Cement Chemistry and Hydration Reactions

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Cement Chemistry and Hydration Reactions

Hydration Reactions

Shrinkage and Expansion of Portland Cement Systems

The chemical shrinkage of hydrating Portland cement systems, the resulting bulk volume changes and the potential consequences for hydraulic isolation and well integrity in oil and gas wells will be addressed in a series of articles.

The different articles are:

  1. Introduction: background to cement chemistry and hydration reactions
  2. Chemical shrinkage: what it is, how to calculate it and how to measure it?
  3. Bulk volume changes: how do well conditions affect the bulk volume changes of cement and what are the consequences for zonal isolation?
  4. Expanding agents: how can they be used to improve zonal isolation?

Cement chemical notation

In cement chemistry a special notation is often used to simplify the description of the cement compounds as many cement compounds can be expressed as a sum of oxides.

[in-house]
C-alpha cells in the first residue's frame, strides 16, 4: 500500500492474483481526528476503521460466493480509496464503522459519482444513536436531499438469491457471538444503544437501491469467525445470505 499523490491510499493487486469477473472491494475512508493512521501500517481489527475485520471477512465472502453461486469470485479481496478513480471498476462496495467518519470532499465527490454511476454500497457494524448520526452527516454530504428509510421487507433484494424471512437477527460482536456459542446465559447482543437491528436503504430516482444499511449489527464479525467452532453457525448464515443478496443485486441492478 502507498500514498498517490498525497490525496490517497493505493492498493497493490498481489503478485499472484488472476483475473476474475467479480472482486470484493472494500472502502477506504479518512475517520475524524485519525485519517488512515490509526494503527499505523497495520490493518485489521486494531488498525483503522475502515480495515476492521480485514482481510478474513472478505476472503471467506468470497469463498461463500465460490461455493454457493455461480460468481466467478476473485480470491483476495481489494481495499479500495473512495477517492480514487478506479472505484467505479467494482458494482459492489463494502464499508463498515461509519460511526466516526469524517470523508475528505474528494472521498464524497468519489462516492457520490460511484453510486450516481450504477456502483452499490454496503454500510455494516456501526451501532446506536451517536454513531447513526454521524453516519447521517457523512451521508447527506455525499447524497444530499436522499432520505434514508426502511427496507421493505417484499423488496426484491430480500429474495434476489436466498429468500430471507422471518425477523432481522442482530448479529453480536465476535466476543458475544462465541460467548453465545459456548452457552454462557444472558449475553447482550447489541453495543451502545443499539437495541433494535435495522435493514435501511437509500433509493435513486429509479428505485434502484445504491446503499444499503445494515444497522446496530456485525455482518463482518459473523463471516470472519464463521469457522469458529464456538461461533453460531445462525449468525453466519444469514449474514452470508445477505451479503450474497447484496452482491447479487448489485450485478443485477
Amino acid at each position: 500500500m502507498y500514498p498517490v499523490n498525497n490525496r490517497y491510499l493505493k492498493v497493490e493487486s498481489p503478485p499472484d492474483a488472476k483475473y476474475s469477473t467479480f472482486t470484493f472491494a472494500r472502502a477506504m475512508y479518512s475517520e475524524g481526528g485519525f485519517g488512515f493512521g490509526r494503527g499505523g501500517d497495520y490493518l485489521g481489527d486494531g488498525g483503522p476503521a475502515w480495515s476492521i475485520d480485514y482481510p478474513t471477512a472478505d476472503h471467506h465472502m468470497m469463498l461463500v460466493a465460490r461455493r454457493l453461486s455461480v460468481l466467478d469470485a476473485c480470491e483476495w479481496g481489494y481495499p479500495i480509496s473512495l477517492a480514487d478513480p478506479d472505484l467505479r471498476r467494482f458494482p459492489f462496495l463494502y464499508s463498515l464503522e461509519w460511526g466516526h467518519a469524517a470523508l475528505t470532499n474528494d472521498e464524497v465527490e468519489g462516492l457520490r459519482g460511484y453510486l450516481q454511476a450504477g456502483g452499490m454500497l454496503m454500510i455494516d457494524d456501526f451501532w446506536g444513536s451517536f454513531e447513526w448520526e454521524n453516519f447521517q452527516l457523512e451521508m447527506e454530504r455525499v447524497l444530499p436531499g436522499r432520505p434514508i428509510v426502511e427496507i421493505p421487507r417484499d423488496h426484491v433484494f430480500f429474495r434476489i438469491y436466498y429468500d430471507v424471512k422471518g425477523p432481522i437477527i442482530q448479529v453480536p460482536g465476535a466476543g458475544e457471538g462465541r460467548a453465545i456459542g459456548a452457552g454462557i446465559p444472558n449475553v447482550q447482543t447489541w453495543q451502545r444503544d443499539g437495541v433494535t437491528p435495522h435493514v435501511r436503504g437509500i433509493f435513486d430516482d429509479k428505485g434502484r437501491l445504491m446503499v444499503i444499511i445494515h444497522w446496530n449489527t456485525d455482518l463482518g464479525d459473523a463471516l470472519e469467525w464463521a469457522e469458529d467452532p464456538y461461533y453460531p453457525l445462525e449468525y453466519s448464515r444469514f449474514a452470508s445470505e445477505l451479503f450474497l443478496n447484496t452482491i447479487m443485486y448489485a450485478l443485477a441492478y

The common abbreviations of the oxides are:

C = CaO (lime) A = Al2O3 (Alumina) H = H2O
S = SiO2 F = Fe2O3 S̄ = SO3

Thus, tricalcium silicate, Ca3SiO5 can be written as 3CaO.SiO2 which is simplified as C3S

Portland cement components and their reactions

Portland cement is prepared by grinding Portland cement clinker with one or more forms of calcium sulphate, usually gypsum (CS̄H2). The main oxide compositions of Portland cement are:

  • CaO       60 – 70%
  • SiO2        18 – 22%
  • Al2O3      4 – 6%
  • Fe2O3     2 – 4%

Mineral Composition of Classical Portland Cement Clinker

Oxide Composition Cement Notation Common Name Concentration (wt%)
3CaO.SiO2 C3S Alite 50 – 65
2CaO.SiO2 C2S Belite 15 – 25
3CaO.Al2O3 C3A Aluminate 5 – 15
4CaO.Al2O3.Fe2O3 C4AF Ferrite phase 5 – 12

When Portland cement (clinker with gypsum) is mixed with water the hydration of the different components at early times can be written as:

  1. C3S + 5.3H → C1.7SH4 + 1.3CH
  2. C2S + 4.3H → C1.7SH4 + 0.3CH
  3. C3A + 3CS̄H2 + 26H → C6AS̄3H32
  4. C4AF + 3CS̄H2 + 30H → C6AS̄3H32 +CH + FH3

Equations 1 and 2 represent the hydration of the silicate phases.  The composition of the calcium silicate hydrate, written as C1.7S̄H4 in this example, can vary significantly depending on the hydration conditions.  CH is Portlandite.

Equations 3 and 4 represent the hydration of the aluminate phases in the case where there is still excess of sulphate ions present, which is more likely at early times.  The C6AS̄3H32 is ettringite.